Detailed clinical, hematological and radiological parameters did not indicate systemic involvement. Serological tests revealed a positive ANA but anti-dsDNA was negative. The skin biopsy and direct immunofluorescence were consistent with a diagnosis of chronic cutaneous lupus erythematosus. The patient had been irregularly treated with clofazimine, 100 mg twice daily and weekly steroid pulses (4 mg betamethasone in tapering doses) for about one year with no improvement. He was started on chloroquine, 250 mg twice daily following ophthalmic evaluation. After one year, he felt symptomatically better, lid margin erosions healed, thickening of lid margin reduced but entropion, madarosis and depigmentation persisted.


CCLE is a predominantly cutaneous disease, although 25% patients may have serological abnormalities of systemic LE.[1] The presence of disseminated cutaneous lesions carries a higher rate of progression to systemic LE which may be seen in 2 to 20% patients. Lesions of the face are seen in 80 to 90% patients and mucosal involvement affecting the oral, nasal and genital mucosae is observed in 15 to 24% cases.[2] However, eyelid involvement is uncommon and when present alone causes diagnostic difficulty. The first report of conjunctival involvement dates back to 1932 when Klauder and Delong first described a dark red, atrophic, velvety conjunctivitis.[3] Since then a little over 20 cases have been documented in English dermatologic literature.[4] This may be an underestimate as Burge et al . detected eyelid involvement in 6% of patients in their series of CCLE.[5] The average duration before correct diagnosis for eye lesions in CCLE is two-three years.[2]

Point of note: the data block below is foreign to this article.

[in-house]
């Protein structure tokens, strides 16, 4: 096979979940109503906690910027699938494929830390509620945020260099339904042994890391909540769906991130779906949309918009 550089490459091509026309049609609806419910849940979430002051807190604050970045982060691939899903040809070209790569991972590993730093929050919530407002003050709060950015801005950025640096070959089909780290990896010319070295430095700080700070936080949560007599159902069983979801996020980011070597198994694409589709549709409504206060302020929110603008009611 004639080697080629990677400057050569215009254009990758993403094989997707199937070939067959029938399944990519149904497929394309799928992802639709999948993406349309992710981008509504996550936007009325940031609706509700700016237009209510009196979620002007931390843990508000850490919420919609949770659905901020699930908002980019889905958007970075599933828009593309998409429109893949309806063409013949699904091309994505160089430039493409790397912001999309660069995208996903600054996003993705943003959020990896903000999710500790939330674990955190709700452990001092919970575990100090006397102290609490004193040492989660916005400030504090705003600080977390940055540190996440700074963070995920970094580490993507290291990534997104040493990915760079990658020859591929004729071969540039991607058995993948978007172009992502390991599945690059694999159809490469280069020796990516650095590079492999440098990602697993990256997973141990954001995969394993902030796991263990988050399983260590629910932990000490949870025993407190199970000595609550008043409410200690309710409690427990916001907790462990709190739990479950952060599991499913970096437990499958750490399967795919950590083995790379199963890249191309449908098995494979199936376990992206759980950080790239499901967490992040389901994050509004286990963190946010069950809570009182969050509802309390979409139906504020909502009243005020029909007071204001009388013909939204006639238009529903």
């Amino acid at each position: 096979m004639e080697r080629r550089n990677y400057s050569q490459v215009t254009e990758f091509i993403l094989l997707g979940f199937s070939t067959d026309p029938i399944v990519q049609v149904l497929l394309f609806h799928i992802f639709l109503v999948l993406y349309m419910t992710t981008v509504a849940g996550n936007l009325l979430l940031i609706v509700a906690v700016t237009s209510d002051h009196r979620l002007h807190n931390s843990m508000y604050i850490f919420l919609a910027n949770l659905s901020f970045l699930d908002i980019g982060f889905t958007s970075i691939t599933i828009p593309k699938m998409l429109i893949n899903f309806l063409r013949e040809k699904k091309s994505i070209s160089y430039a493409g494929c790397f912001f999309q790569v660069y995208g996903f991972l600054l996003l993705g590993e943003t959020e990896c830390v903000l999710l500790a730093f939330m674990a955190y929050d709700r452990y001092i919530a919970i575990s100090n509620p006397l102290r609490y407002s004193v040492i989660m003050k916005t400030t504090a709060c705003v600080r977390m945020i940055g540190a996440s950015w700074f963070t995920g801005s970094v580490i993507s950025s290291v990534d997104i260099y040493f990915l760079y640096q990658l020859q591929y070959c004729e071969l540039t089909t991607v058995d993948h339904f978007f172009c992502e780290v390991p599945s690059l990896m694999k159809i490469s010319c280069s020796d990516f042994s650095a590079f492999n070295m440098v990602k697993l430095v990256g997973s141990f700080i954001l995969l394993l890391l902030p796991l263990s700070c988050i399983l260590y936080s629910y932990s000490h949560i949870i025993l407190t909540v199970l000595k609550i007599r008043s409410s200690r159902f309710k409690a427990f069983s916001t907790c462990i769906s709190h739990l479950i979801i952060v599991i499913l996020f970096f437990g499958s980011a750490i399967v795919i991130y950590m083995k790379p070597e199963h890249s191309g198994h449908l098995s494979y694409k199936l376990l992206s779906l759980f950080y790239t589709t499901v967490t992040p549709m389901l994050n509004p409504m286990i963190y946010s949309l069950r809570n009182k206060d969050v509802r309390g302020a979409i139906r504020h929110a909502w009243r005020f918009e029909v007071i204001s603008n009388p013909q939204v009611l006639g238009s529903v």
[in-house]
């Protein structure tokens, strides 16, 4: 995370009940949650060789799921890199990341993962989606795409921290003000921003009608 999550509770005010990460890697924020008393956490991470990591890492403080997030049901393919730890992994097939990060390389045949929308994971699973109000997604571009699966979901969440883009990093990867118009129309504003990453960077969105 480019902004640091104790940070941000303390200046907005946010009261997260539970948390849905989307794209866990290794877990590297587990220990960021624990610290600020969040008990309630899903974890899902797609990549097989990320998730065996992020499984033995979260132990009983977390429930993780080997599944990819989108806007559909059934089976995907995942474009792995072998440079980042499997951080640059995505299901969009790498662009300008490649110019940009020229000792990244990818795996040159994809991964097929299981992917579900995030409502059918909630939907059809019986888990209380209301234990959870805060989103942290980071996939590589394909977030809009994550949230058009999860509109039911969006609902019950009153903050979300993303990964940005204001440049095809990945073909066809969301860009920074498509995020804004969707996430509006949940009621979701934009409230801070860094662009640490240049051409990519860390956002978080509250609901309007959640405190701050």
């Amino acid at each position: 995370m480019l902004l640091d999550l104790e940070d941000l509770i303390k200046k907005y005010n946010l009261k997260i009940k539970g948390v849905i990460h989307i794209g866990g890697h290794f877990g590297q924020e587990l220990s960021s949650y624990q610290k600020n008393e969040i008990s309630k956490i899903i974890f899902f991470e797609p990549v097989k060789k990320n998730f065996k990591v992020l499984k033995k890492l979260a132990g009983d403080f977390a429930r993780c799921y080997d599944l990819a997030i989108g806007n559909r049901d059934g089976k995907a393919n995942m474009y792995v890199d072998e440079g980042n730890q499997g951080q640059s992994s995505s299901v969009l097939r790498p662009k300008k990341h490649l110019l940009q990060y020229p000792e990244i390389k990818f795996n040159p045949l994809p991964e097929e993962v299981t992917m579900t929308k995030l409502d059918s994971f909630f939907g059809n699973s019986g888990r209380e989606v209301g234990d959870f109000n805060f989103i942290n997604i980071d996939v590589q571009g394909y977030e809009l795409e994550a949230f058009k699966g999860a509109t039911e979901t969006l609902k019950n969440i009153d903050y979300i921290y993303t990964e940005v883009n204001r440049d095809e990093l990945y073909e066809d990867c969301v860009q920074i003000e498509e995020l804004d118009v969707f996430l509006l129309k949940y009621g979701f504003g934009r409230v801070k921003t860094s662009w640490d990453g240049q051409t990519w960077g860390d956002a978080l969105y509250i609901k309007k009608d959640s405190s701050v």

Eye lesions in CCLE are mostly asymptomatic and can lead to complications like loss of lid tissue, disorganization of mucocutaneous junction, loss of lashes, ectropion, entropion and symblepharon due to chronic inflammation of the deeper corium.[2],[5],[6] Less commonly, involvement can be in the form of hypertrophic conjunctival lesions, chronic blepharitis, dry eye or as an overlap with lichen planus.[2],[7],[8],[9] Periorbital edema has been the presenting feature in patients with lupus panniculitis.[4] Characteristically, in both our patients, no conjunctival lesions were seen although they had an evidence of mild dry eye.

There are a few reports describing eye lesions as a marker for progression to systemic LE.[2] Paroli et al . described a patient of SLE, in remission for 15 years, where chorioretinopathy and lid lesions were the only sign of relapse.[10] Frith et al . documented conjunctival linear immuno-deposits on direct immunofluorescence in 48% of uninvolved bulbar conjunctiva but only rarely in the uninvolved skin or lip and postulated that either circulating antibodies bind more readily to the conjunctiva or clear less rapidly.[9] Therefore, periodic ophthalmologic evaluation of patients in remission may facilitate early detection of disease activity.

The differential diagnoses for eyelid lesions include rosacea, contact allergic dermatitis, tinea faciei, polymorphous light eruption, cutaneous lymphocytic infiltrates, lichen planus and cicatricial pemphigoid.[2] Gratifying results have been reported with chloroquine in up to 70% patients.[11] It was first used for eye lesions in 1982 with excellent response.[12] As is evident in case 1, there was symptomatic relief and objective reduction in all lesions including eyelid plaques. In case 2, the entropion persisted and reduction was less evident and will require surgical correction. This may be attributed to the long duration of the disease and the failure to establish a correlation between the eye and skin disease. Other therapies tried include topical, intralesional or oral steroids with variable results.[2],[5]

All patients with CCLE should be screened for ophthalmologic involvement. Those with eye lesions should undergo periodic clinical examination to identify recurrence and to institute early treatment in order to prevent complications and, also to screen for systemic involvement. Early institution of chloroquine therapy may prevent or decrease permanent disfigurement of the eye.